Cape Sable         
St. Paul Island994.415/07426682 15/0742   
Sidney984.815/0900305115/0448   4.02
Forchu Head  435215/0348   2.57
Hart Island978.415/0545324915/0145    
Beaver Island982.815/01444355 15/0144  5.38
Halifax Int'l989.815/0200203915/0200    
Shearwater985.015/0200294215/0200   3.92
Cape Sable  a 63     
Cape Race, Nfld99415/20434049 15/2043    

a time unknown

Table 3. Ship reports of 34 knots or higher wind speed, associated with Hurricane Hortense, September 1996.
ship namelatitude
wind dir/speed
7/1800SVEN OLTMAN13.069.9110/411005.5
9/12003FOA5 *18.063.5110/34 1010.0
8PNI *18.153.6130/361010.3
9/18008PNI *17.264.2100/41 1007.0
SEALAND HAWAII186866.2100/391008.2
ELRI2 *19.164.3110/581006.5
9/21003FOA5 *16.161.9100/37 1008.0
8PNI *16.964.5100/451006.4
10/00008PNI *16.564.7080/45 1008.0
ELRI2 *18.663.7120/581006.5
TROPIC SUN18.665.5090/371008.2
10/0600TROPIC SUN18.564.9080/35 1009.4
SEALAND HAWAII18.666.2070/561005.5
SS NUEVO SAN JUAN20.466.1120/501011.6
12/1200COPACABANA28.468.8110/36 1014.0
12/2100C6QK *24.469.2140/36 1007.5
13/0000COPACABANA26.166.2140/35 1013.0
3FKD6 *26.768.5130/371009.2
13/0600COPACABANA24.964.9120/43 1013.0
14/1200ATLANTIC HURON39.370.0330/40 999.5
14/1500TARANTAU41.982.2250/45 980.0
14/2100ZCBF2 *43.663.5070/41 977.9
15/0000 MV JOSEPH46.759.8090/38 1010.0

* name unknown

Table 4. Watch and warning summary, Hurricane Hortense, September 1996.
7/1500 tropical storm warning issued Martinique northwestward through the British and U.S. Virgin Islands
tropical storm watch issuedPuerto Rico
7/2100hurricane watch and a tropical storm warning issued British and U.S. Virgin Islands and Puerto Rico
8/0300hurricane warning issued British and U.S. Virgin Islands
8/1500hurricane warning replaced by tropical storm warning British and U.S. Virgin Islands
hurricane watch discontinuedPuerto Rico
tropical storm warning discontinued From Anguilla southward
8/1800tropical storm warning discontinued Northeastern Leeward Islands
9/0000tropical storm watch issued Dominican Republic from Cabo Engano to Pedernales of the border of Haiti (south coast)
9/1500hurricane warning issued Puerto Rico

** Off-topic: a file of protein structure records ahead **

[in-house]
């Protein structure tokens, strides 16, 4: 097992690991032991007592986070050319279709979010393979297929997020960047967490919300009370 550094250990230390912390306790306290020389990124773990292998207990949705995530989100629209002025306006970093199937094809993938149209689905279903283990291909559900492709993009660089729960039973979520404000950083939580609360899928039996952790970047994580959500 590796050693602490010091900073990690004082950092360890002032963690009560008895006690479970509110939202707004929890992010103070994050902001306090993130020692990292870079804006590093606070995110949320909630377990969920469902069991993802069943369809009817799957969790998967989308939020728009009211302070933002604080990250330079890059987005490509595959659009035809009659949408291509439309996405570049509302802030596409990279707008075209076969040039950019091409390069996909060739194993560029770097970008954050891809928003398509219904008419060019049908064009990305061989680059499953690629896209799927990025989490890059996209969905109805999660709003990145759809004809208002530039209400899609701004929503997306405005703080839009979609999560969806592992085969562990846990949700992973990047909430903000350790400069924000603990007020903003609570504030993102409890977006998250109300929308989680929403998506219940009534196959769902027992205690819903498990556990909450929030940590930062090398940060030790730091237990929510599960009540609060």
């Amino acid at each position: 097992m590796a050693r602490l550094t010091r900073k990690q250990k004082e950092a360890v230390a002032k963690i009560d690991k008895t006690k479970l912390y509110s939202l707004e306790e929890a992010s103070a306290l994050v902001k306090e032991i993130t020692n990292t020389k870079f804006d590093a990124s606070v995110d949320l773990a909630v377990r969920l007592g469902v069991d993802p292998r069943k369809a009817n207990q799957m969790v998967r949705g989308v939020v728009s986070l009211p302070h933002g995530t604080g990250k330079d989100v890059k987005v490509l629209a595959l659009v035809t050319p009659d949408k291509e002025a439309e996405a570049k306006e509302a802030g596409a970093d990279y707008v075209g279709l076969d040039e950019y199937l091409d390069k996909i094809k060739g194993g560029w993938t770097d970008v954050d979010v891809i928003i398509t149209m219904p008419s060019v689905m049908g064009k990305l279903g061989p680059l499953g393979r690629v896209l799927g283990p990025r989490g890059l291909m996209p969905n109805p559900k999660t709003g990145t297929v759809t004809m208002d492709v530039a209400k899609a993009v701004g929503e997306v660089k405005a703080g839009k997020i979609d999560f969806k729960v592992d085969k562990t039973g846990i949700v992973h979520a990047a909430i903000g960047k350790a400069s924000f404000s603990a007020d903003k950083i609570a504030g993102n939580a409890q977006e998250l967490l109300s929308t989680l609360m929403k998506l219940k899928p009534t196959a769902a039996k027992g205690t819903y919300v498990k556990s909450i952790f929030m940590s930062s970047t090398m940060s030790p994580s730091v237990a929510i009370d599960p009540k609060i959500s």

hurricane watch replaces tropical storm watch Dominican Republic from Cabo Engano to the border of Haiti.
9/2330hurricane warning issued Dominican Republic from Bahia de Calderas to Peninsula de Samana
hurricane watch issued Dominican Republic from west of Bahia de Calderas to Pedernales.
10/0900hurricane watch issued Turks and Caicos Islands and southeast Bahama Islands of Mayaguana and Inagua Islands
10/1200hurricane warning extended Dominican Republic from Peninsula de Samana to Cabrera.
hurricane watch discontinued south coast of Dominican Republic
10/1500hurricane warning issued Turks and Caicos, Inagua Islands and Mayaguana
tropical storm warning discontinued U.S. and British Virgin Islands
10/1800hurricane warning discontinued Puerto Rico
10/2100hurricane warning extended north coast of Dominican Republic
hurricane watch issuedcentral Bahamas
tropical storm warning and hurricane watch north coast of Haiti from St. Nicolas eastward.
11/0000hurricane watch discontinued south coast of the Dominican Republic
11/1500hurricane warning discontinued Dominican Republic
12/1500 hurricane warnings and watches discontinuedBahamas

Table 5. Preliminary forecast evaluation Hurricane Hortense. Heterogeneous sample. The number of cases is in parentheses.
Forecast TechniquePeriod (hours)
OFCL48 (34)92 (33)110 (31)140 (29)251 (25)
OFCI47 (33)79 (32)110 (31)152 (29)299 (25)
AVNI51 (31)109 (31)159 (30)176 (28)216 (24)
GFDI46 (31)91 (31)124 (30)156 (29)240 (24)
VBRI37 (33)53 (32)90 (31)126 (29)273 (25)
NGPI53 (26)298 (26)386 (26)193 (26)121 (20)
UKMI60 (24)120 (24)155 (23)188 (21)321 (16)
CLIP61 (34)126 (33)182 (31)233 (29)371 (25)
BAMD37 (34)72 (33)99 (31)140 (29)213 (24)
BAMM51 (34)98 (33)148 (31)182 (29)232 (24)
BAMS66 (34)126 (33)177 (31)211 (29)263( 24)

Brian Maher
Jack Beven

Last updated December 29, 1998